006 and a bit (spy messages for learning to read)

006-and-a-bitSo, Jumbles (nearly 5) started Reception¬†(first year of school) just over a month ago. He’s loving it, I don’t agree with homework at primary school, so was all set to refuse to do any. Except he keeps asking to do it. Well, I didn’t want to just sit and play with the flashcards he got sent home with, so we’ve been shaking it up a bit.

So today’s post is really a reminder to think outside the box if you’re given lists of words to practise or other similar homework:

balloon-sight-wordsWe are focusing on red “tricky words” this week (the ones you can’t sound out phonetically).

Game 1: Balloon Bash

(Unrelated to our chosen book)

Write pairs of words on balloons and play matching pairs. I matched colours as well as words (e.g. writing “said” on two yellow balloons) so that Bean could join in by matching colours. The only problem was, we had more words than colours, and it was annoying Jumbles when Bean matched balloons which weren’t word pairs.

You could also do this game with letters of the alphabet, or phonemes, start with just a few letters (pick the ones in your child’s name) and do 2 copies of each.

Game 2: Spieswax-resist

Read any spy book. 006 and a bit is a great, simple picture book about Daisy being a spy. Jumbles has loved it for a while.

Ideally pre-prepare some spy messages and hide them for your child to find. It adds to the spy game if they don’t see you creating the message. Plus, it can take a while to create the secret message, it’s best to do it when you aren’t being interrupted, yeah, you know, in that time when the kids leave you alone to get all of your jobs done (ha ha ha ha ha ha ha ha..) I managed to do mine with Bean sat pulling at my arm (she’s actually in preschool for 6 hours a week now, but I tend to book in appointments, meetings etc in that time) but you know, if you can create mystery, do try. Jumbles was at school, so it was a surprise for him.

wax-resist-sentence

Obviously, there are many different ways to do secret messages, but one very simple way is to use cheap white candles (I have lots from a previous activity I ran years ago with church) to write your messages, then felt pen to reveal them. I used some of his practice words to write a sentence (“She said yes to the dog but no to the cat” this lead to questions about why she said no to the cat, so maybe think out your sentence better – now I’m sitting here writing it up I realised I missed a trick and could have had the message send him somewhere to find a prize e.g. “she said go to the red box” though that wouldn’t have been as many tricky words). For Bean (3) I just wrote her name for her to reveal (I’ve faked up one with her nickname, to avoid putting her real name on here).

Our secret messages led to a simple spy game, with Jumbles and Bean hiding the messages they’d made for me to find before I could colour and reveal them.

wax-resist-pics

Basically, just have a play with candles, paper and pens, keep yourself and the kids entertained for ages. You can also use paint over the top, instead of pens, but I wanted a quick drying idea today.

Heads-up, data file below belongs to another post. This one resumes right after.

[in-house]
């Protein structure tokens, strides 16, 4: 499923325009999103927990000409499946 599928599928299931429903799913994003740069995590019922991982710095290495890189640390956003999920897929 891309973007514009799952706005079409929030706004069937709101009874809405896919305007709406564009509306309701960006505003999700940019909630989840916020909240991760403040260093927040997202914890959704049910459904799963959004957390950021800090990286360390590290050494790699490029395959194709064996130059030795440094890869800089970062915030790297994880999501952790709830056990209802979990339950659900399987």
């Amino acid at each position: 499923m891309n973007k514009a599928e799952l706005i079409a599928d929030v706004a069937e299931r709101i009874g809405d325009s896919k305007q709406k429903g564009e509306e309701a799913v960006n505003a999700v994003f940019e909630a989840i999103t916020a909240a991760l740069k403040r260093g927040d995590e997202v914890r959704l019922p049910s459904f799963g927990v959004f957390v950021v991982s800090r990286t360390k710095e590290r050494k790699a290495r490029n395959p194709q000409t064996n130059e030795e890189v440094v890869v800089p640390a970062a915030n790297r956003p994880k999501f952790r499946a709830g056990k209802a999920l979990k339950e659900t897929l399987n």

Links:

Buy 006 and a bit from Wordery (affiliate link)

 

 

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Carlo Likes Reading (Jessica Spanyol)

carloI wasn’t too sure about this book, but Jumbles really liked getting me to read all of the labels and then I thought the logical extension would be to label things in the house. Jumbles loves asking what things say and pointing out words when we see them. He’s not reading yet, but has a love of the written word, so it makes sense to surround him with words as much as possible.

So, I thought of simple words that would be good to make labels of, you could then just label everything yourself, but I think getting the kids to put the labels on the right things makes more sense. luggage tag page1luggage tag page2You can do as many labels as you like and might choose different things than we did.¬† I was thinking of every day items, some of his favourite toys etc. you could also do labels for children’s names and Mummy and Daddy.

luggage tag3If you just want to use the same ones as me, I did them as pictures so you can just print and cut them out (they are set to print 9 labels on an A4 page, I apologise if you’re in the US, I believe your paper size is slightly different, so you may have to adjust).

carlo 001Warning, if you ask your child what to label, you may find s/he suggests quite complicated things to be labelled, so I’d definitely recommend that you do a few simple ones first, all of Jumbles’s suggestions were specific lego models e.g “flying bad cop car” I managed to get him to choose single word items eventually, the third set of labels are his choices.

Once you’ve printed, simply cut them out, punch a hole in and thread string through, then run about the house with your kids, labelling things. I’m not sure how necessary the string is, with a 1 and 3 year old, they weren’t going to tie the string themselves, Bean mostly wanted to eat the labels. Jumbles just balanced them on things, or sometimes tucked the string in.

External links:
Borrow “Carlo likes reading”
Buy “Carlo likes reading”